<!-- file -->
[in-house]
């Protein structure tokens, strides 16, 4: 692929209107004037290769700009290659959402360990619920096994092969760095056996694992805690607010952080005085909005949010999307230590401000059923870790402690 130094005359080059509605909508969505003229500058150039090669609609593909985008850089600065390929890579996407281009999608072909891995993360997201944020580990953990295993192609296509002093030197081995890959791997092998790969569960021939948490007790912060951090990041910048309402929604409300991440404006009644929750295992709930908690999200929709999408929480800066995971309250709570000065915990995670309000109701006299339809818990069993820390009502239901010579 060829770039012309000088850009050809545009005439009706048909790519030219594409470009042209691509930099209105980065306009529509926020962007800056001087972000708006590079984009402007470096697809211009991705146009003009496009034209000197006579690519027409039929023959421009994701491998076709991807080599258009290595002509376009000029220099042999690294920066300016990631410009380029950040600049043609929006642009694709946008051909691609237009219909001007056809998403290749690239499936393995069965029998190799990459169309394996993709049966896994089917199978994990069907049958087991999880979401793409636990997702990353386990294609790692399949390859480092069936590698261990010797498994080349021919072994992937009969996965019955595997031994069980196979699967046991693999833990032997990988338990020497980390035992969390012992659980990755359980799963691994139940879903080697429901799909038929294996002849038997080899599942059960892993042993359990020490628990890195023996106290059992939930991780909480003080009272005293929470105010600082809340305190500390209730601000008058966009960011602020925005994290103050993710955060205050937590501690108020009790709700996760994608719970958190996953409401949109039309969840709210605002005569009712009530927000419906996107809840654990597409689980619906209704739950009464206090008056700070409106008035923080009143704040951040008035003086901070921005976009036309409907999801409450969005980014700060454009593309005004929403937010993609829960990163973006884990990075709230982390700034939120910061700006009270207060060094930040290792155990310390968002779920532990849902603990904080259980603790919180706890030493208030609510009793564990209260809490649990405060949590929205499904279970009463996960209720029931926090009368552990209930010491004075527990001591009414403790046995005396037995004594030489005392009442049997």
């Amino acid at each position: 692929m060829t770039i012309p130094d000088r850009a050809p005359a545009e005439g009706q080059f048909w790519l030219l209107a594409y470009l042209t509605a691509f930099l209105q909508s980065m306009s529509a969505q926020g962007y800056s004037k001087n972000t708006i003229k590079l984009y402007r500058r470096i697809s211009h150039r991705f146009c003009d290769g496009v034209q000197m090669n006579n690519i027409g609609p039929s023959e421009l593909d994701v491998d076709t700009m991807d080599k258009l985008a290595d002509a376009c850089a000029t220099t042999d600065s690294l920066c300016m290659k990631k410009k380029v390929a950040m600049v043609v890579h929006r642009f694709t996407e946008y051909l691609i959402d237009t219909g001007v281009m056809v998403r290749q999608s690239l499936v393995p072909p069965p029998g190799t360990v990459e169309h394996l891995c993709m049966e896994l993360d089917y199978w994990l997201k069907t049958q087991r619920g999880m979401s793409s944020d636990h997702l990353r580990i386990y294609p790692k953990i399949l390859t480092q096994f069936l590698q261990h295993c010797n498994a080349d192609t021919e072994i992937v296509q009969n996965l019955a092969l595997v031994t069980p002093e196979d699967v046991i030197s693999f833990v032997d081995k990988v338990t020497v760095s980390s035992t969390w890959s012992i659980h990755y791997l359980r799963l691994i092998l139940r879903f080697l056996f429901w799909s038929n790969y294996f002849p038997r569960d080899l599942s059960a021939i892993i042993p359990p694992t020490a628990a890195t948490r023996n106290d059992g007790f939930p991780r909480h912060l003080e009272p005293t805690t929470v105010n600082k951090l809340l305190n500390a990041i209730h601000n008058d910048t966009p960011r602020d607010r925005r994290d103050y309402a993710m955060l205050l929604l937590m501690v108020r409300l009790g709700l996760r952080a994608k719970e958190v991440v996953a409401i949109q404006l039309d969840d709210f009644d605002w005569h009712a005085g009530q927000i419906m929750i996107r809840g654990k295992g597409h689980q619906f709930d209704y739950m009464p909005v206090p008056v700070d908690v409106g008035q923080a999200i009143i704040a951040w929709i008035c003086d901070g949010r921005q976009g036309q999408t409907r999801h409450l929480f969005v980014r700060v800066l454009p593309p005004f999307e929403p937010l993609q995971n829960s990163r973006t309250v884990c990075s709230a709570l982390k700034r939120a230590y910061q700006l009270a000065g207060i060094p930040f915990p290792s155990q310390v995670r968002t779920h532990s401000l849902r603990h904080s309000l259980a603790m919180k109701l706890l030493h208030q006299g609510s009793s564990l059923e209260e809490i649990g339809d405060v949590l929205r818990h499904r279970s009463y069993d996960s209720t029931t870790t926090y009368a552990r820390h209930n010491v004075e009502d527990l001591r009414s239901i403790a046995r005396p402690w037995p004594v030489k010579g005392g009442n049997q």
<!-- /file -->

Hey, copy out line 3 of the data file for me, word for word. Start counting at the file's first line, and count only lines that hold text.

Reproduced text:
């Amino acid at each position: 692929m060829t770039i012309p130094d000088r850009a050809p005359a545009e005439g009706q080059f048909w790519l030219l209107a594409y470009l042209t509605a691509f930099l209105q909508s980065m306009s529509a969505q926020g962007y800056s004037k001087n972000t708006i003229k590079l984009y402007r500058r470096i697809s211009h150039r991705f146009c003009d290769g496009v034209q000197m090669n006579n690519i027409g609609p039929s023959e421009l593909d994701v491998d076709t700009m991807d080599k258009l985008a290595d002509a376009c850089a000029t220099t042999d600065s690294l920066c300016m290659k990631k410009k380029v390929a950040m600049v043609v890579h929006r642009f694709t996407e946008y051909l691609i959402d237009t219909g001007v281009m056809v998403r290749q999608s690239l499936v393995p072909p069965p029998g190799t360990v990459e169309h394996l891995c993709m049966e896994l993360d089917y199978w994990l997201k069907t049958q087991r619920g999880m979401s793409s944020d636990h997702l990353r580990i386990y294609p790692k953990i399949l390859t480092q096994f069936l590698q261990h295993c010797n498994a080349d192609t021919e072994i992937v296509q009969n996965l019955a092969l595997v031994t069980p002093e196979d699967v046991i030197s693999f833990v032997d081995k990988v338990t020497v760095s980390s035992t969390w890959s012992i659980h990755y791997l359980r799963l691994i092998l139940r879903f080697l056996f429901w799909s038929n790969y294996f002849p038997r569960d080899l599942s059960a021939i892993i042993p359990p694992t020490a628990a890195t948490r023996n106290d059992g007790f939930p991780r909480h912060l003080e009272p005293t805690t929470v105010n600082k951090l809340l305190n500390a990041i209730h601000n008058d910048t966009p960011r602020d607010r925005r994290d103050y309402a993710m955060l205050l929604l937590m501690v108020r409300l009790g709700l996760r952080a994608k719970e958190v991440v996953a409401i949109q404006l039309d969840d709210f009644d605002w005569h009712a005085g009530q927000i419906m929750i996107r809840g654990k295992g597409h689980q619906f709930d209704y739950m009464p909005v206090p008056v700070d908690v409106g008035q923080a999200i009143i704040a951040w929709i008035c003086d901070g949010r921005q976009g036309q999408t409907r999801h409450l929480f969005v980014r700060v800066l454009p593309p005004f999307e929403p937010l993609q995971n829960s990163r973006t309250v884990c990075s709230a709570l982390k700034r939120a230590y910061q700006l009270a000065g207060i060094p930040f915990p290792s155990q310390v995670r968002t779920h532990s401000l849902r603990h904080s309000l259980a603790m919180k109701l706890l030493h208030q006299g609510s009793s564990l059923e209260e809490i649990g339809d405060v949590l929205r818990h499904r279970s009463y069993d996960s209720t029931t870790t926090y009368a552990r820390h209930n010491v004075e009502d527990l001591r009414s239901i403790a046995r005396p402690w037995p004594v030489k010579g005392g009442n049997q």